Travellers who moved onto playing fields at Netherton briefly found themselves “locked in” by an angry resident.
Three caravans and other vehicles moved onto the playing fields at Hawkroyd Bank on Thursday night after a post designed to prevent vehicle access to the site was left unlocked.
An unnamed resident padlocked the post on Friday morning to prevent more vehicles moving onto the site. But the padlock was removed when one of the travellers reportedly complained that it was a danger to health and safety and that his wife was pregnant.
Stephen Bentley, chairman of Netherton Juniors Football Club, which uses the playing fields, said the caravans had parked in the middle of the pitch.
The site also has a number of council allotments and a fenced-off children’s playground.
Mr Bentley said it was unclear who had left the gateway unlocked as keys to the padlock were held by a number of people, including football coaches, some allotment holders and Kirklees Council employees.
Mr Bentley said someone had padlocked the gate briefly to prevent other vehicles coming onto the site, but had been unlocked again following the traveller’s complaint.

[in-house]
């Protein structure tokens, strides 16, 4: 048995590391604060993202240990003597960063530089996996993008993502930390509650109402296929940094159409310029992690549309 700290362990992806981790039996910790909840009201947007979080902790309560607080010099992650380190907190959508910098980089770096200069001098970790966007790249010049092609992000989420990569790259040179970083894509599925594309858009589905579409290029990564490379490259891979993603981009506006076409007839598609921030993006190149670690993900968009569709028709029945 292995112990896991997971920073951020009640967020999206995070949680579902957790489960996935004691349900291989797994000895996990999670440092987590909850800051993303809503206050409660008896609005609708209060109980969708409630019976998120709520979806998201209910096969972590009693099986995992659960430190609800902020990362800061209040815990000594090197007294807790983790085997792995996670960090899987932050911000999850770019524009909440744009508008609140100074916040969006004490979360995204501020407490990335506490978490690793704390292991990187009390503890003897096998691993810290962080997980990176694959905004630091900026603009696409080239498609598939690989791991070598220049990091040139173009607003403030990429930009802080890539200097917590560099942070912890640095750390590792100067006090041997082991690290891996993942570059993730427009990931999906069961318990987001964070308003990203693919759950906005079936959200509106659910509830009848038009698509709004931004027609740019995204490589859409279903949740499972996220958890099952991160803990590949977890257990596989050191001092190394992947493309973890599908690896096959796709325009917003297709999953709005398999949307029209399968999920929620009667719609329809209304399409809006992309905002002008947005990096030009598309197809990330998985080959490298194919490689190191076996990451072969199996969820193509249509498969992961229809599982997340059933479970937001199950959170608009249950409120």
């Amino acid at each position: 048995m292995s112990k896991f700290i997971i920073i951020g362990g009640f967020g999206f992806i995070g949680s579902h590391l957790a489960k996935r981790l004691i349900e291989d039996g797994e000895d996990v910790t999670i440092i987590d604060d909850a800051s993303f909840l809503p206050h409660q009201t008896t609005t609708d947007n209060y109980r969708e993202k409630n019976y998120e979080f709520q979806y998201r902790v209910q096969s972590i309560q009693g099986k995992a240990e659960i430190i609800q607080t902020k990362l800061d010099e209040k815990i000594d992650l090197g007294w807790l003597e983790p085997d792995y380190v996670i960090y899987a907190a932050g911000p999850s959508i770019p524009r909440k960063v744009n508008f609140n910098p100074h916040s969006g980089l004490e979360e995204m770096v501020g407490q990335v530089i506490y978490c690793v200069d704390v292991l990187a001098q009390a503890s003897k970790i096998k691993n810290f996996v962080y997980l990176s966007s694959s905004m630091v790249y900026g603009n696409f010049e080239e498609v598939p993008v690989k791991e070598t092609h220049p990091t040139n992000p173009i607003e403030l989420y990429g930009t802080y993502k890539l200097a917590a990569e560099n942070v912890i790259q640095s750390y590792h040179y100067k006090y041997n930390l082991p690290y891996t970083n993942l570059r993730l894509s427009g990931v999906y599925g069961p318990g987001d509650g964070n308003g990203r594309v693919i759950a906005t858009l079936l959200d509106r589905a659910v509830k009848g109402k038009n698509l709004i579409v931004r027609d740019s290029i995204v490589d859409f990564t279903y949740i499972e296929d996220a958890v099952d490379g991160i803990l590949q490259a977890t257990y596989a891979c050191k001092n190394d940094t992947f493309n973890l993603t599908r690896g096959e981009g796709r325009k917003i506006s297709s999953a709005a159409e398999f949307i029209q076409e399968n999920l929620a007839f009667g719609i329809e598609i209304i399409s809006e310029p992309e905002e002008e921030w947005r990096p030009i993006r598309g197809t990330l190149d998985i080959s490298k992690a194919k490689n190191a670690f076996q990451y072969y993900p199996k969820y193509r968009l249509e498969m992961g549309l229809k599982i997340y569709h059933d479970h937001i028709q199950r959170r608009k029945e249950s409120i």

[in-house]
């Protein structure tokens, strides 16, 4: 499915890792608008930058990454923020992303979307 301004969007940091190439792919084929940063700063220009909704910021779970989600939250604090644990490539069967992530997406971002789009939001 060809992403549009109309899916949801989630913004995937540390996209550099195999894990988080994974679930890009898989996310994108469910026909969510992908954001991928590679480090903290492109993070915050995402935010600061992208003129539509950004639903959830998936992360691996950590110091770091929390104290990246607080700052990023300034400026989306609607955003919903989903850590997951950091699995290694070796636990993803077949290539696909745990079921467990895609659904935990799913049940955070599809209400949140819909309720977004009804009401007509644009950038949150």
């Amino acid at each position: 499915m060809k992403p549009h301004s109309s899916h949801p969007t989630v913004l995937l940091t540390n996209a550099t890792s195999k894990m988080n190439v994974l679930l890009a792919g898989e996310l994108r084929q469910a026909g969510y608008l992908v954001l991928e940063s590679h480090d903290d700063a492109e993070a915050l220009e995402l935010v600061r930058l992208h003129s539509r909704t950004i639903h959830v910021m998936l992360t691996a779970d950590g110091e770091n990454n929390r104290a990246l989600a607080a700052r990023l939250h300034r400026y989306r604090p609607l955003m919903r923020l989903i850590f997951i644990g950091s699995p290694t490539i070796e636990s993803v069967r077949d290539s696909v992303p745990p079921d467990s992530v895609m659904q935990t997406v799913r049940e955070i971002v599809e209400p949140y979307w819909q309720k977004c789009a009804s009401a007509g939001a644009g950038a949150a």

Mr Bentley said he told the man they had parked in the middle of a football pitch. “He said they hadn’t realised, although the pitch is marked out,” said Mr Bentley.
Mr Bentley suggested that they move the caravans off the pitch to another part of the playing field. He said the pitch was needed for training sessions and that a junior football tournament is due to take place in coming days.
The Examiner has contacted Kirklees Council for comment.
The law allows police to remove travellers if there are: two or more of them and a police officer believes they intend to “reside” there; they have been asked to leave by the owner; they have caused damage to land or property; they have been threatening or abusive to the landowner; and they have six or more vehicles between them.
If they fail to leave or return within a three-month period they will be committing an offence which carries a maximum three-month jail term.